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EL PASO HERALD
Friday, February 25, 1910.
Our sales are always hummers. WHY'? Because Ardoin's Meats are recognized
as the FIST FED BEEF offered for sale in the Southwest. Because on these
SPECIAL SALES you can buy this choice leat at prices that you pay for the
common, ordinary Meats which vou find at " any old market."
Rolled Roast only
Legs of Mutton,
Yard Eggs, per ?K
dozen m e-J O
Sunny Side Special
Butter, per lb
Trime Rib Roast, bones out and
rolled, from corn fed 5 !"&
beef '. feUC
Shoulder Steaks, corn fi
fed beef only 1UC
Our special Smoked " A f
Tongues, each TT C
FRUITS .AJtfD VEGETABLES
Qui- Vegetables and Fruits have attracted more attention the 'last few months
than any other store in the city. WHY? Because we have such a demand our
stock is continually arriving, thus giving to the people fresh supplies daily.
Endive, 5c "bunch, 3 for 10c; Turnips, Carrots, Beets,
Horse Radish Root, Celery Root, Leeks, Celery, Head
Lettuce, Spinach, NEW SPUDS, BELL PEPPERS,
Pineapples, Tomatoes, Grape Fruit, Oranges (3 sizes) 30c,
40c, 50c; Bananas, Red Bananas, Tangerines (tomorrow's
special, large size) only 20c dozen; Cranberries, 2 quarts
25c; Grapes (Malaga) 25c lb.
MDOM'S MODERN MiRKET :
Phones 300, SQI, 802, 883; Auto 1800
Icago; H. J. Cuthburt, New Tork; L.. O.
Howard, Globe, Ariz.; Phillip Hamlin,
Denver, Colo.; C. C. Johnston, Waco,
Tex.; J. F. Sullivan, Houston, Texas; E.
C. Benedict. New York; Mrs. C. K. Har
mon, New York; Mrs. Ramsay Turn
bull and maid, New York; Mrs. "V. H.
Taylor, Oakland, Cal.
Orndorff Carlos Baker and wife,
Yelardena. Mex.; W. A. Zabriskle, Tuc
son, Ariz.; A. Z. Jeister, Chicago, 111.;
Robert Feitzman, Chicago. 111.; Samuel
Lang1. Ft. Bliss, Tex.; J. B. Hall, U. S.
army; M. Freudenthal. Las Cruces; Mr.
and Mrs. Sprinz, Mexico; Miss Sprinz.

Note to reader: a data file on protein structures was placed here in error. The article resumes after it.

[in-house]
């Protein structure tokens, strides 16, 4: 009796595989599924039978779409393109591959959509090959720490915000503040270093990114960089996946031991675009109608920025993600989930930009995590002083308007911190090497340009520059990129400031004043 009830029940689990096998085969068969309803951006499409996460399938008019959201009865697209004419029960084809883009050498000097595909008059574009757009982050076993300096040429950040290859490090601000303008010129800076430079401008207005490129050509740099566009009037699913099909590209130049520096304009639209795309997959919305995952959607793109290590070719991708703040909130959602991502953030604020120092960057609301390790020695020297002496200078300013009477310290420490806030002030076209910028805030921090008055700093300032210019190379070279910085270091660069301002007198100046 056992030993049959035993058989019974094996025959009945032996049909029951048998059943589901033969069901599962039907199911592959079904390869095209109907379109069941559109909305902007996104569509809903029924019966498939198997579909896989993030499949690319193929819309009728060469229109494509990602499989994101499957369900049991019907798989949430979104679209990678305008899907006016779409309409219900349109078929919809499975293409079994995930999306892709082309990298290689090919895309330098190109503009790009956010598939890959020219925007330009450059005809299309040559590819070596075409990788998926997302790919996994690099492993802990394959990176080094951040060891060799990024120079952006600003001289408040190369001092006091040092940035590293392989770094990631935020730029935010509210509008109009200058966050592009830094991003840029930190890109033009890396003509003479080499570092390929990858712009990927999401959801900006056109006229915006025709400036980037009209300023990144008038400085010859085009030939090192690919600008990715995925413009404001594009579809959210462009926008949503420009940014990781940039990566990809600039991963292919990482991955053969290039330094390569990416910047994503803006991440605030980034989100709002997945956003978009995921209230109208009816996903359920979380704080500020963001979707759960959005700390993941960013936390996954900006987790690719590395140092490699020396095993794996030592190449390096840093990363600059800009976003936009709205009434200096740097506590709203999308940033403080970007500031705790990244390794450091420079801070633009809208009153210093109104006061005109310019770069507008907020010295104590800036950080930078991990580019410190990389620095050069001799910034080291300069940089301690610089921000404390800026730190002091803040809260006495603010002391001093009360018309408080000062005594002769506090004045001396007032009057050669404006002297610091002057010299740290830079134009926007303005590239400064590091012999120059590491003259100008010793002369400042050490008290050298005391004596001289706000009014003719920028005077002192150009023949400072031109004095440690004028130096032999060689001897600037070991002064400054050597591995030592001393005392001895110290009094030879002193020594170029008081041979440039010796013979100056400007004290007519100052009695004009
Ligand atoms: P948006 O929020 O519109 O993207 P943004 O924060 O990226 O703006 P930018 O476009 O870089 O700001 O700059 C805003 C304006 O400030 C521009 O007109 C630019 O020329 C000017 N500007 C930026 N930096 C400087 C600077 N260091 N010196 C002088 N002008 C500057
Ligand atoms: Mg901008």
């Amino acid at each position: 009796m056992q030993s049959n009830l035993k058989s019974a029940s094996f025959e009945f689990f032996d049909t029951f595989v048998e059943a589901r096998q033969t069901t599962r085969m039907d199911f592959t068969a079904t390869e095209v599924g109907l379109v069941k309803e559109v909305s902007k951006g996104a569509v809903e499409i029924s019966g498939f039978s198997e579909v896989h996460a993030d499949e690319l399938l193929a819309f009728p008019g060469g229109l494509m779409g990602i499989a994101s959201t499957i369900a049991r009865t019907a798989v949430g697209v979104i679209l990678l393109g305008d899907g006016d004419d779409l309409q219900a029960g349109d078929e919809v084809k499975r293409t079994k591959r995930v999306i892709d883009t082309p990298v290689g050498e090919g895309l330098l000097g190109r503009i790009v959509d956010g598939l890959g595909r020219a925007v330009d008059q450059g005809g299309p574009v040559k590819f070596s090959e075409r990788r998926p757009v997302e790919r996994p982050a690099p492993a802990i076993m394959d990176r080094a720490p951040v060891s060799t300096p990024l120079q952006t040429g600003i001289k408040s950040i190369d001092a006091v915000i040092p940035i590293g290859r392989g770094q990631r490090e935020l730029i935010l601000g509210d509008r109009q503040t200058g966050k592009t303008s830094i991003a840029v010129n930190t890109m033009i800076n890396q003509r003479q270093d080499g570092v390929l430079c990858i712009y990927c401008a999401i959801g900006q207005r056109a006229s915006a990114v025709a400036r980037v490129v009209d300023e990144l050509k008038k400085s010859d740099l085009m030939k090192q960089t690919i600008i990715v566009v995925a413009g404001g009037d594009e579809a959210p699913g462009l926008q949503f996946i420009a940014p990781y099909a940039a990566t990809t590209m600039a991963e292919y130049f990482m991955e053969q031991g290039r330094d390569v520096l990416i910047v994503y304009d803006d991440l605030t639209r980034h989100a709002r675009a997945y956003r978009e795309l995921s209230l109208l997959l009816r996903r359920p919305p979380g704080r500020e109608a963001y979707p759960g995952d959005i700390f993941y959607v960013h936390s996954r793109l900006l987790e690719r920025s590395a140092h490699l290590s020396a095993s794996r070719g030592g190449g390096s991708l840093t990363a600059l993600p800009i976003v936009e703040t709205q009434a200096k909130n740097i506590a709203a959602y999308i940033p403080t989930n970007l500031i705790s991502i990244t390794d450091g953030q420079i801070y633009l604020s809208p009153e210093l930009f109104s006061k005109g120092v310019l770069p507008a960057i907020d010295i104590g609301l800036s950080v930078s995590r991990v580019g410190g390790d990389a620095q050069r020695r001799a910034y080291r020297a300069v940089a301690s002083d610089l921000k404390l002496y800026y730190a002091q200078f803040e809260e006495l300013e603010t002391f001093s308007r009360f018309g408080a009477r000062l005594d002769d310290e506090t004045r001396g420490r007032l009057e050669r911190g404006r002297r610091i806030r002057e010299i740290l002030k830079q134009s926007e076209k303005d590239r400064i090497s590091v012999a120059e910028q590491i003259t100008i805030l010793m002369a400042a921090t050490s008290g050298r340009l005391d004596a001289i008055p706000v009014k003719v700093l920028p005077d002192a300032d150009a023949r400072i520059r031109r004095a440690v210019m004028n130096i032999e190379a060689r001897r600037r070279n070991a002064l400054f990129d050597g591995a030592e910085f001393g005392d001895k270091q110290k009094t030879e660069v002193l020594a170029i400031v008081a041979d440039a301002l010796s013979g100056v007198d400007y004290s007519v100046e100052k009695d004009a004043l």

Mexico; F. S. Cooper and wife, Will- j
cox, Ariz.; Li. H. Greenberg, T illcox,
Ariz.; Henry H. Summerfield. Wlllcox,
Ariz.: J. W. Humphrey and wife, Cin
cinnati. O.: A. H. Emanuel. Tombstone,
Ariz.; Otto Kroezner, Tombstone, Ariz.;
Mrs. R. Meyers, New York; Edward
Durham and wife, Cincinnati, O.
BIB SHIPMENTS OF
Mount Franklin Could Be
Blown Into the Gulf
Enough dynamite to blow Mt. Frank
lin Into the Gulf of Mexico passes
through El Paso each weeTc almost
enough, anyway. At least 50,000 pounds
of nitro is shipped monthly ' to or
through "this port, and one firm makes
weekly shipments of about ",7 500
pounds of black powder.
"Powder is an Industrial -hprmnm-ter."
says F. P. Thomas, representative
of the Denver exchange of tie E. T. Du
Pont Powder companj.
'When powder comes it nuans prosperity-,"
he said in the lobby of the
Sheldo.i this morning. "At present there
is lie le gclng on in El Paso 'n mining
operations yet there must be nearly
50,000 pounds of dynamite shipped here
each month, besides the black powder
we send Into Mexico. Even in the big
cities of the east powder is an indica
tion of industrial advance. Subways
and civic improvements of many sorts
need powder, and, stone, since stone is
being used for building instead of brick
that uses still more.
"No, there is little danger in ship
ping powder nowadays. If for instance
you figure how much boes through El
Paso in box cars and how few acci
dents you have that will be seen. A
special commission, the Tallroads'and the
powder companies have allied in fight
ing the danger, especially In the last
Of course Mr. Thomas does not handle
any dynamite himself. He merely
handles paper representing dynamite.
Grand Central C. P. Bradshaw, New
Orleans, Ea.; John D. Hogan, San Fran
cisco, Cal.; Carl Manneser, Colorado;
J. F. Reilly, Cincinnati, O.; G. R. Palmo,
Alamogordo, N. M.; L. Lopez Guerra,
Chihuahua, Mex.; J. B. Buchanan, Se
attle, Wash.; J. Meyer, Parral, Mex.; S.
Astleford, BIsbee. Ariz.; A. Jaramillo,
Agricultural College, N. M.; J. O. Wil
bourn, Ft. Sumner. N. M.
Zelger F. E. McCcary, Florence,
Ariz.; J. C. Clemons, Arrey, N. M; T.
W. Lancer, and brother, Arrey, N. M.;
A. Straus,. Corralitos, Mex.; D. S. Oflney,
Clint, Tex.;N-,T. O. Biggs', Cambray. N.
M.; J. Coblentz, Cambray, N. M.; Manuel
Ynigo and wife, Chihuahua, Mex.; F.
Balderrama and wife. Chihuahua, Mex.;
W. E. McClurg, Colorado Springs, Colo.;
Theodore Nash, Detroit, Mich.
Globe Flour, best by test,
and the payroll In El Paso.
Fare anit One
NATIONAL LINES OF MEXICO
HAVE MADE THIS LOW RATE TO THE WORLD RENOWNED
Santa Rosalia Hot Springs
TAKE SUPPER IN EL PASO, BREAKFAST AT THE SPRINGS
Tickets sold on the certificate plan, good for 30 days
returning-. Most powerful and searching; waters